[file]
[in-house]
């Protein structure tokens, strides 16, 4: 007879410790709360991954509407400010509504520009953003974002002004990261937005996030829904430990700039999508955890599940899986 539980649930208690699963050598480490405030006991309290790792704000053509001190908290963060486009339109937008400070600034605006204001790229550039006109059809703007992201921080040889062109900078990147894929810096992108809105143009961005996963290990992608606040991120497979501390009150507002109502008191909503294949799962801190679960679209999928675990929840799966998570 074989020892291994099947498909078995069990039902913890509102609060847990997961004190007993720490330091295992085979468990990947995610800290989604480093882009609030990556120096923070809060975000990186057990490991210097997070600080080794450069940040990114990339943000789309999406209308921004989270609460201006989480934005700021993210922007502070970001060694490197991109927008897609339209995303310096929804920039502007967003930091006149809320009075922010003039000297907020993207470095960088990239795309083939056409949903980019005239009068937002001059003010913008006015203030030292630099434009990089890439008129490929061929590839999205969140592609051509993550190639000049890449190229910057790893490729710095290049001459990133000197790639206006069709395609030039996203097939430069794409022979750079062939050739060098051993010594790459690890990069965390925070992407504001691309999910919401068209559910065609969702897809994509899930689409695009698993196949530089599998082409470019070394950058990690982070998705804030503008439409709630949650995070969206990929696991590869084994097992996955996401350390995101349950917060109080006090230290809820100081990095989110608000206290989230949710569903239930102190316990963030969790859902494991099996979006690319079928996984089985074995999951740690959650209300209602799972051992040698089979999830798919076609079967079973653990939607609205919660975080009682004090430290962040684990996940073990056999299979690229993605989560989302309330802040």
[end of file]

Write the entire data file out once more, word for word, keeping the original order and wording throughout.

[in-house]
């Protein structure tokens, strides 16, 4: 007879410790709360991954509407400010509504520009953003974002002004990261937005996030829904430990700039999508955890599940899986 539980649930208690699963050598480490405030006991309290790792704000053509001190908290963060486009339109937008400070600034605006204001790229550039006109059809703007992201921080040889062109900078990147894929810096992108809105143009961005996963290990992608606040991120497979501390009150507002109502008191909503294949799962801190679960679209999928675990929840799966998570 074989020892291994099947498909078995069990039902913890509102609060847990997961004190007993720490330091295992085979468990990947995610800290989604480093882009609030990556120096923070809060975000990186057990490991210097997070600080080794450069940040990114990339943000789309999406209308921004989270609460201006989480934005700021993210922007502070970001060694490197991109927008897609339209995303310096929804920039502007967003930091006149809320009075922010003039000297907020993207470095960088990239795309083939056409949903980019005239009068937002001059003010913008006015203030030292630099434009990089890439008129490929061929590839999205969140592609051509993550190639000049890449190229910057790893490729710095290049001459990133000197790639206006069709395609030039996203097939430069794409022979750079062939050739060098051993010594790459690890990069965390925070992407504001691309999910919401068209559910065609969702897809994509899930689409695009698993196949530089599998082409470019070394950058990690982070998705804030503008439409709630949650995070969206990929696991590869084994097992996955996401350390995101349950917060109080006090230290809820100081990095989110608000206290989230949710569903239930102190316990963030969790859902494991099996979006690319079928996984089985074995999951740690959650209300209602799972051992040698089979999830798919076609079967079973653990939607609205919660975080009682004090430290962040684990996940073990056999299979690229993605989560989302309330802040």